The site is very slick and professional. Globalisation and the Environment blog have now adopted a piece of sky that is apparently over Vermont. Time to get out the Atlas and check with the TRI data (that we are using in some current research) to check pollution levels on Vermont.
A prize of absolutely nothing at all for the first person to find our dot in the sky on the AdopttheSky website.
Here is the full press release and web link. Maybe there is hope after all?
“ADOPT THE SKY” ONLINE PROJECT ALLOWS EVERYONE TO SUPPORT STRONGER EPA AIR POLLUTION CONTOLS AND REDUCE HEALTH RISKS
Washington, D.C. – Americans are breathing dirty air. As court-ordered deadlines approach for the federal government to decide on strengthening protections against air pollution, people from across the country will voice their opinion to the Environmental Protection Agency that clean air protections are important for our health, our environment, and our future through a new online project called “Adopt the Sky”(www.adoptthesky.org).
Earthjustice, a non-profit public interest law firm, is launching “Adopt the Sky,” using the latest in Flash technology to entertain, engage and promote clean air and better health. Air pollution is choking communities from Los Angeles to Philadelphia, and this website gives people a chance to tell those in charge why clean air is important to them.
“EPA has heard from environmental and public health groups, and now it’s time they start hearing from everyone forced to breath dirty air,” said Alexandra Allred, a Texas activist and mom whose son, Tommy, has severe asthma. “We deserve clean air. Adopt the Sky is a way that we can tell EPA to clean up their act.”
People visiting www.adoptthesky.org are greeted with images of smoggy, dirty sky coupled with startling facts about asthma: 4.5 million children in the U.S. have it. Visitors can then navigate around a big blue sky, viewing personalized messages from people all over the country who have signed the petition demanding cleaner air. Georgia M. from New Hampshire writes, “EPA, the science is in. Don't fall short. Adopt the most protective standards.” Michael W. from San Francisco says, “I have asthma and it’s getting harder to breathe.” Other petition signers simply list the names of their children and grandchildren.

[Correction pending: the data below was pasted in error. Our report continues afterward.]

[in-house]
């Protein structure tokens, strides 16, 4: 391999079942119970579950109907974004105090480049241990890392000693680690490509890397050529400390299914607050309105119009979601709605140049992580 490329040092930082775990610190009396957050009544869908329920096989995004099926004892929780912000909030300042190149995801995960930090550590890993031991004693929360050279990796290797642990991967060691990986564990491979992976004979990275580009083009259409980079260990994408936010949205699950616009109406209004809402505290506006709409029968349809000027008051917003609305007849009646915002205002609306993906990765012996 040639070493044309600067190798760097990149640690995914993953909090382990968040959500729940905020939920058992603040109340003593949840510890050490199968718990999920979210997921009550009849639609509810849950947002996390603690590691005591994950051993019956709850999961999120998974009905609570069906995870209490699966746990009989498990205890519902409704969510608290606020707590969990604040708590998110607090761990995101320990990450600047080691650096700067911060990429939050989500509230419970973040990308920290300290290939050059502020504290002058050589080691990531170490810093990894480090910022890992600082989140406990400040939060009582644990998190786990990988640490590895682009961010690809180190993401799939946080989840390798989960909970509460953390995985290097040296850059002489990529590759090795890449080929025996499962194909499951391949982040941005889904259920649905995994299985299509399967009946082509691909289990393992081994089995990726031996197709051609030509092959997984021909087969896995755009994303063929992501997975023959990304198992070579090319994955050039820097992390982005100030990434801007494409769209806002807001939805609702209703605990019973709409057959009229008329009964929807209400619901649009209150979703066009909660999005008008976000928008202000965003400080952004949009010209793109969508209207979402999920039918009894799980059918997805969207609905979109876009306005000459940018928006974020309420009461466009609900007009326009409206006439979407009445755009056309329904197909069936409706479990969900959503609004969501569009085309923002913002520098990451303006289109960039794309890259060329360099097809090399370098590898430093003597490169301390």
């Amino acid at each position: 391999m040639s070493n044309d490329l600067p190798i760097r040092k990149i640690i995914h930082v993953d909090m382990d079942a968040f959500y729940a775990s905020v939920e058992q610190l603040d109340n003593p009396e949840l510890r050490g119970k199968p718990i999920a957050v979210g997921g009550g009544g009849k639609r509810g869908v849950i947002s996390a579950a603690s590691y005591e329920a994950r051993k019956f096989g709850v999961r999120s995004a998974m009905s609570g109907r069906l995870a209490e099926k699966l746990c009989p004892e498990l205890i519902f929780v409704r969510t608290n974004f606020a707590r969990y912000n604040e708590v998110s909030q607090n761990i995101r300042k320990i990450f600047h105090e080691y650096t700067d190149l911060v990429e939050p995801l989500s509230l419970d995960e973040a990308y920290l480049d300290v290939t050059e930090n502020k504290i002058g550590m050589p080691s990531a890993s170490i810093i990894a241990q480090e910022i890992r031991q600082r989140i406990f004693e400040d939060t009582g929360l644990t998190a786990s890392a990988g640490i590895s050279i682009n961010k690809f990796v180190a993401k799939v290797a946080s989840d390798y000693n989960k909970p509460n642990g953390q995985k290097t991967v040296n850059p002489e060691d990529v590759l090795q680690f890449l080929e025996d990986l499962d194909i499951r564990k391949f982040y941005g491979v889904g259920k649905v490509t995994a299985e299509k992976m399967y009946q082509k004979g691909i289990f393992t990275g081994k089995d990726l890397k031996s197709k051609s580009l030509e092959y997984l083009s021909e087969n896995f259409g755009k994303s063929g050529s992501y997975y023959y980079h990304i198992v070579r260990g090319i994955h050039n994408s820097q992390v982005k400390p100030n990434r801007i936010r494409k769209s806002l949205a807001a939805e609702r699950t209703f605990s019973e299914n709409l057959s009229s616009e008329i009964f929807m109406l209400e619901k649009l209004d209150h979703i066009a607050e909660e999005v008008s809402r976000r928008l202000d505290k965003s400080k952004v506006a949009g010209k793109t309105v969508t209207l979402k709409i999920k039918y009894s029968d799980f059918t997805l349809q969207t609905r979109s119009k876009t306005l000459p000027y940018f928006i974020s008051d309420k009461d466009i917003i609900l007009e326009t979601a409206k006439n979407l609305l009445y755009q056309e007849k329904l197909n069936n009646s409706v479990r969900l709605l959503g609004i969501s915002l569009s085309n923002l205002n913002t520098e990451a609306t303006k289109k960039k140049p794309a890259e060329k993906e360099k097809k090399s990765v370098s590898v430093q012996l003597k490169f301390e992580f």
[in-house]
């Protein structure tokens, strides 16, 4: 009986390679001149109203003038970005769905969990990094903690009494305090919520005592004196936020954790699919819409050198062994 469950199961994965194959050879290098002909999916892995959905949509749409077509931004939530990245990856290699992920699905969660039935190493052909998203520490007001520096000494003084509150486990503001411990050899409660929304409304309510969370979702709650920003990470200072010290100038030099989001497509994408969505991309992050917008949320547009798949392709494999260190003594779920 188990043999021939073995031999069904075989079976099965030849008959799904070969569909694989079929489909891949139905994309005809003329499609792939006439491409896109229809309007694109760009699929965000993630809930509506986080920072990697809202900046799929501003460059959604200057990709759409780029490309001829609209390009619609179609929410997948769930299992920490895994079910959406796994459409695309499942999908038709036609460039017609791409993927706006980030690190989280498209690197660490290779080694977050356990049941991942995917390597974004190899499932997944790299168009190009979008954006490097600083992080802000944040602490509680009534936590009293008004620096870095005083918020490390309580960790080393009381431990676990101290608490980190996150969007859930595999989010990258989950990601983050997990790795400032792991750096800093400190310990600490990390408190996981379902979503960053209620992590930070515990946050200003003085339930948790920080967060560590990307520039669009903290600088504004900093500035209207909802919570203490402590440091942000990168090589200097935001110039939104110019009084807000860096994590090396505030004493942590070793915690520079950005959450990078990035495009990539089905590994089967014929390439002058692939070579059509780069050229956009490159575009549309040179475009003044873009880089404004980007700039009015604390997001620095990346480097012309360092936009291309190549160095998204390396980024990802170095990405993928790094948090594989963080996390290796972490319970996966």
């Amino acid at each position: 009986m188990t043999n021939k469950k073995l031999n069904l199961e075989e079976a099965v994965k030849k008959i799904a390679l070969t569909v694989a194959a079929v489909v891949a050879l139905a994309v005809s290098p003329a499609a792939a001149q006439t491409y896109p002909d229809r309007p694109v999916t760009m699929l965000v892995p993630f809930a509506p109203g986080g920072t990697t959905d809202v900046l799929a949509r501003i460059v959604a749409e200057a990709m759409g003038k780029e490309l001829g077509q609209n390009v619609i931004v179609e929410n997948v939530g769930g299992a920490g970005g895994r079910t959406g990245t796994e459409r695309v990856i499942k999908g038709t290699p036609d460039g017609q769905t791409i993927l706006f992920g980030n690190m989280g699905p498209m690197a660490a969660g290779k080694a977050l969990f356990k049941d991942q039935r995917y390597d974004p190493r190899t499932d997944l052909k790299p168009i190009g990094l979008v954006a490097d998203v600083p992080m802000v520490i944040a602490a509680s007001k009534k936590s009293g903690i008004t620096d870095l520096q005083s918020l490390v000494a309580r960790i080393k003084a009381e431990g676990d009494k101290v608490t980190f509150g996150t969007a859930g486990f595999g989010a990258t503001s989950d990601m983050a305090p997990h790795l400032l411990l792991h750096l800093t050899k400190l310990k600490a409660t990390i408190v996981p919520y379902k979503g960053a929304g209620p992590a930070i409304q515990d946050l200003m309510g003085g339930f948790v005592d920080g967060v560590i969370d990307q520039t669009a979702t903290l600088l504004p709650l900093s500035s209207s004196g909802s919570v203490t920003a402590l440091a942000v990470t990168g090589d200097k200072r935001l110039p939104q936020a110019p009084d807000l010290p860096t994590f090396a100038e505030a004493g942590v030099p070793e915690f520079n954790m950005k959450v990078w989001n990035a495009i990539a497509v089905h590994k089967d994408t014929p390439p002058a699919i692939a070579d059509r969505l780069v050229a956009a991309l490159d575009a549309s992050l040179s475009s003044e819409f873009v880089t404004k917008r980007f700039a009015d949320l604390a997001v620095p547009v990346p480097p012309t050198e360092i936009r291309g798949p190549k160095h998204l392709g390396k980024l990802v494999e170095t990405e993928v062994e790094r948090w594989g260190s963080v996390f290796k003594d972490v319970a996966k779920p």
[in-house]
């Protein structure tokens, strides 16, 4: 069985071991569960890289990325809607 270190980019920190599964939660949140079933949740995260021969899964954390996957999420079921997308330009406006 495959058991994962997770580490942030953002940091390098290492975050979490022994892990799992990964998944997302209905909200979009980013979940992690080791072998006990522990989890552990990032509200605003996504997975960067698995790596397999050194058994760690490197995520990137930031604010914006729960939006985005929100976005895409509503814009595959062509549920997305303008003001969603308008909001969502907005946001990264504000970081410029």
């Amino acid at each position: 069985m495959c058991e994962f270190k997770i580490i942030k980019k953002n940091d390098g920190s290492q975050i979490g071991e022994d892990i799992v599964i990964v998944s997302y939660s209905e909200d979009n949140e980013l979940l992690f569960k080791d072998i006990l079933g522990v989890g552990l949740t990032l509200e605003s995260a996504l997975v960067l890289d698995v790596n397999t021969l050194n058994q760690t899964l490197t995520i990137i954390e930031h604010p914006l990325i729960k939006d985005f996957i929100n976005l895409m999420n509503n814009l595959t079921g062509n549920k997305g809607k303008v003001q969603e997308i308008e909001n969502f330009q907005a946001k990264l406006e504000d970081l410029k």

Visitors are then prompted to “Adopt the Sky,” signing their names to an assigned virtual square-mile of sky over some of the dirtiest regions of the country. The user will see floating air molecules that represent those who have already signed the clean air petition. When people roll over the molecules, a name, home state location, adopted state location and user-generated comment or message related to preserving clean air are revealed.
Clean air advocates can navigate from state to state, revealing the numbers of adults and children with asthma. “The goal here is to help visitors really visualize the impact that dirty air has on our health and our environment, and to give them a sense that there is something we can all do together to let EPA know that weak protections against dirty air are not acceptable,” said Georgia McIntosh, Director of Marketing at Earthjustice. “Smog pollution doesn’t know state or county boundaries. We’re all affected by it and need to tell EPA and government regulators that it’s time they moved toward stronger protections.”
Earthjustice representatives, along with other environmental and public health groups like the American Lung Association and Public Interest Research Group will present the signatures gathered from Americans across the country who want clean air and stronger protections to EPA officials.
For more information (and a higher resolution screen grab), contact Eric Husband, Human Ideas (612) 432-9059; or Jared Saylor, Earthjustice (202) 667-4500, and visit www.adoptthesky.org.